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order stochastic dominance. But as their objective function is no more linear their program is very diﬃcult to implement and therefore, unfortunately, not very useful. In 2002 Constantinides and Perrakis [4] derived SOD bound for European put and call options in markets with discrete trading opportunities and even proportional transaction costs. Again these bounds made plausible assumptions to utility functions and where independent of the distribution of the underlying security. Ryan in 2003 tried to improve the SSD bounds and used therefore the observed price of the concurrently expiring options with the closest exercise price to the initial option for which the bounds are to be found. But his resulting options were not very tight and Huang [11] 2004 improved these bounds by making use of n concurrently expiring options instead of only one like Ryan did. Moreover Huang [12] extended these bounds for stochastic dominance of nth order. One of the very general models using SSD which incorporates discrete trading and even explicitly proportional transaction costs and dividend payments was the extension of Constantinides and Perrakis [6] 2004. Their new model will now be presented as an example in detail, because it is as stated above very general and does not assume a speciﬁc distribution of the underlying asset. Moreover the bounds are derived for American call and put options, from which bounds for European options as special case are easily obtained. All together we afterwards have bounds for the most common option types, namely American and European style plain-vanilla put and call options.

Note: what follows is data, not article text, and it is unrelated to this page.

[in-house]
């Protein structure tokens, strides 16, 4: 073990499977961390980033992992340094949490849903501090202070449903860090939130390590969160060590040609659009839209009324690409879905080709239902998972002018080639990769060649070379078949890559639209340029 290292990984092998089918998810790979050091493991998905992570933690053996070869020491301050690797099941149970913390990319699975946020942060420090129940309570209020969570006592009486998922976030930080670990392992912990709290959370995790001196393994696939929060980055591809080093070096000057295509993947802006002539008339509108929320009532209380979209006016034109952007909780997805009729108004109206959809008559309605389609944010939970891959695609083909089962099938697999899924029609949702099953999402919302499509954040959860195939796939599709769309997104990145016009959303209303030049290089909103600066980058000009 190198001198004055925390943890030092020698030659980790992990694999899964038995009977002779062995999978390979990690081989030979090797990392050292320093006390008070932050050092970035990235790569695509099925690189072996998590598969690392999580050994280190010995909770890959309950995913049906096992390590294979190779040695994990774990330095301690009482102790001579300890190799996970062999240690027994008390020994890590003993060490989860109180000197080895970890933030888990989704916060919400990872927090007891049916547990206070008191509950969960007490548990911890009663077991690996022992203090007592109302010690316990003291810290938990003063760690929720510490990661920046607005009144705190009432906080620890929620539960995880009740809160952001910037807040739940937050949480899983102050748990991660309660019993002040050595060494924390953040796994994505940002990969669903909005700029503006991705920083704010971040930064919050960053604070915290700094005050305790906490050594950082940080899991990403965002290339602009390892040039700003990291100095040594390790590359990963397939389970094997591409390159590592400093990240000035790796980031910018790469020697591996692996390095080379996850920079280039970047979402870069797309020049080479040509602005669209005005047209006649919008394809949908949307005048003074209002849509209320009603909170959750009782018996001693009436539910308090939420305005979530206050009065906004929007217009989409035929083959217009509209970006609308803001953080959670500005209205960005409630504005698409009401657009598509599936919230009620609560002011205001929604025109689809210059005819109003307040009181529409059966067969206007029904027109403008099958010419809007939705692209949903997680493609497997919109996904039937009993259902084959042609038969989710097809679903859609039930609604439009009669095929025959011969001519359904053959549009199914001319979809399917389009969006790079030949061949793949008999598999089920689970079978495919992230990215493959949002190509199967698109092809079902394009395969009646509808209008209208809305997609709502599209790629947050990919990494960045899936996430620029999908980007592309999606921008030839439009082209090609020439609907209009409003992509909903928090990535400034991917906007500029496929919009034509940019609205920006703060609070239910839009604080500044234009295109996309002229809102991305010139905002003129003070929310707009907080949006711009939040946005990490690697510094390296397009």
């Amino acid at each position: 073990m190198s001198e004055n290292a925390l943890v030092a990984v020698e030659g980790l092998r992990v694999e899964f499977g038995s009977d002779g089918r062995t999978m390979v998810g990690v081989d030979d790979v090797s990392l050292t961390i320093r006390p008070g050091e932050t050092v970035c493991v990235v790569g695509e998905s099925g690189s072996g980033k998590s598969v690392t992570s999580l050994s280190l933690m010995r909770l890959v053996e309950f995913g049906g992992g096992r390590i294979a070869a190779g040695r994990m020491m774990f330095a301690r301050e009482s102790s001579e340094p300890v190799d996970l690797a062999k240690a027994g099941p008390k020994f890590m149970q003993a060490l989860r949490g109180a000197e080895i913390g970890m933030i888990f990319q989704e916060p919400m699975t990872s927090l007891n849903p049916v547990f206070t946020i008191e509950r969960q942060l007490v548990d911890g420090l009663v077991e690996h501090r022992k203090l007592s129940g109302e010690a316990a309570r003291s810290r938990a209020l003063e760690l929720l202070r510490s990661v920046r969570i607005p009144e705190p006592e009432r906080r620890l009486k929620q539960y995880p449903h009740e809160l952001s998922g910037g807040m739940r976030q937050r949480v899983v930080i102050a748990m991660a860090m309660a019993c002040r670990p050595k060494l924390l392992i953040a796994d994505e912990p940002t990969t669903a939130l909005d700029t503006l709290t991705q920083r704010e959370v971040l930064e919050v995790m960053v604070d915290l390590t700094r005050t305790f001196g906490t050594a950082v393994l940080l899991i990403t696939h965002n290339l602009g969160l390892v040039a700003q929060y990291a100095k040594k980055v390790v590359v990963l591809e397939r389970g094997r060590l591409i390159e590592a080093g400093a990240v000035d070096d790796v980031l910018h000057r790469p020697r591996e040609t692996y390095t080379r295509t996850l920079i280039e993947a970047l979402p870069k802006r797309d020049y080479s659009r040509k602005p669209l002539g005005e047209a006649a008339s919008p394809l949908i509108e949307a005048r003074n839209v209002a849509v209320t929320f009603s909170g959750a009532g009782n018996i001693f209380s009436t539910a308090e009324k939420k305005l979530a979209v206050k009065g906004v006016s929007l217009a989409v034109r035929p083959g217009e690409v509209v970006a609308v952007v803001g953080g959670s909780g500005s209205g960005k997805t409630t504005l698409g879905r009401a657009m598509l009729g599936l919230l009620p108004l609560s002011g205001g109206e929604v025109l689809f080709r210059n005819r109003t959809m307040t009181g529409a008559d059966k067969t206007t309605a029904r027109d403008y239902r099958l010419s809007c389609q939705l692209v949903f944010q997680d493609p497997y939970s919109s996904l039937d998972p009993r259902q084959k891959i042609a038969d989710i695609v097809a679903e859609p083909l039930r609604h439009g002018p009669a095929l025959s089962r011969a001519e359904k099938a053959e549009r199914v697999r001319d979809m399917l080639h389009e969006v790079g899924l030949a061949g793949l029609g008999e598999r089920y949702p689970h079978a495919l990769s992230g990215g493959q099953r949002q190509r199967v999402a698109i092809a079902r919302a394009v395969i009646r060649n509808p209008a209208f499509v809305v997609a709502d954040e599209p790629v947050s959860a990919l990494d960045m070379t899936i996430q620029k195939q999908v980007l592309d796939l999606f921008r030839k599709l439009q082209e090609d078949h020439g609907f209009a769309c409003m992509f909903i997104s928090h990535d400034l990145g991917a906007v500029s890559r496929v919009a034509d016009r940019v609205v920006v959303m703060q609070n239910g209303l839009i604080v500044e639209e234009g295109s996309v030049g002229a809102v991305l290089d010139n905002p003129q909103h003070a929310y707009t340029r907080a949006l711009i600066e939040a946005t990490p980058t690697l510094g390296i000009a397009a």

3.1 The Model of Constantinides and Perrakis

The option bounds I will present in this section were derived by Constantinides and Perrakis [6]. Therefore I will show their results, namely the bounds, and skip their proofs which are very technical. So the proofs of the following propositions can be found in [6] and I will skip the proofs of the corollaries, which follow straight forward. In this model we observe a trader holding a portfolio consisting of two primary assets, namely a risk less bond and a risky stock. The trader may have long or short positions in these two assets. Furthermore we assume the existence of a class of utility maximizing traders but we do not assume all traders to behave as such. From now on by trader one out of the class of utility maximizers is meant. Each of these traders are allowed to make sequential investment decisions in the two primary assets at dates